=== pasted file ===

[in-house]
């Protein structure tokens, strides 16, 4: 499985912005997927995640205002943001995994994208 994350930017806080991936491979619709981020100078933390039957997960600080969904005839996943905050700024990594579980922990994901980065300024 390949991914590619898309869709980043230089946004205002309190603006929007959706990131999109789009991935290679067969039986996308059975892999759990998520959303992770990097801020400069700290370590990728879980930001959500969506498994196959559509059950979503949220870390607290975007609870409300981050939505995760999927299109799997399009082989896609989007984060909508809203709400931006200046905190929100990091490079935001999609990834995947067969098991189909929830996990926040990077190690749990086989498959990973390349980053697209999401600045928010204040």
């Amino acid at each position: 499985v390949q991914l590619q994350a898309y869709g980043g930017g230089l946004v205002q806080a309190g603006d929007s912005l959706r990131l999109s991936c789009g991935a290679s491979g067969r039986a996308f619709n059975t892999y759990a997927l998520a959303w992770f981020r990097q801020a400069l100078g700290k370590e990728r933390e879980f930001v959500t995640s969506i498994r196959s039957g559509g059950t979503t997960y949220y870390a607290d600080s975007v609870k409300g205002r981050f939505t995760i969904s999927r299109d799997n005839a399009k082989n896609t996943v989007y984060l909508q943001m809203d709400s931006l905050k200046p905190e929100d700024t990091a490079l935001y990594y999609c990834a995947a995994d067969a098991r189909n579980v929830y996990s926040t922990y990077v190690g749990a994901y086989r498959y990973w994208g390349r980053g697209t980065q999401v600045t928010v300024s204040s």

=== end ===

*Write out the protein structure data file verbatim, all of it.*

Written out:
[in-house]
């Protein structure tokens, strides 16, 4: 499985912005997927995640205002943001995994994208 994350930017806080991936491979619709981020100078933390039957997960600080969904005839996943905050700024990594579980922990994901980065300024 390949991914590619898309869709980043230089946004205002309190603006929007959706990131999109789009991935290679067969039986996308059975892999759990998520959303992770990097801020400069700290370590990728879980930001959500969506498994196959559509059950979503949220870390607290975007609870409300981050939505995760999927299109799997399009082989896609989007984060909508809203709400931006200046905190929100990091490079935001999609990834995947067969098991189909929830996990926040990077190690749990086989498959990973390349980053697209999401600045928010204040």
């Amino acid at each position: 499985v390949q991914l590619q994350a898309y869709g980043g930017g230089l946004v205002q806080a309190g603006d929007s912005l959706r990131l999109s991936c789009g991935a290679s491979g067969r039986a996308f619709n059975t892999y759990a997927l998520a959303w992770f981020r990097q801020a400069l100078g700290k370590e990728r933390e879980f930001v959500t995640s969506i498994r196959s039957g559509g059950t979503t997960y949220y870390a607290d600080s975007v609870k409300g205002r981050f939505t995760i969904s999927r299109d799997n005839a399009k082989n896609t996943v989007y984060l909508q943001m809203d709400s931006l905050k200046p905190e929100d700024t990091a490079l935001y990594y999609c990834a995947a995994d067969a098991r189909n579980v929830y996990s926040t922990y990077v190690g749990a994901y086989r498959y990973w994208g390349r980053g697209t980065q999401v600045t928010v300024s204040s």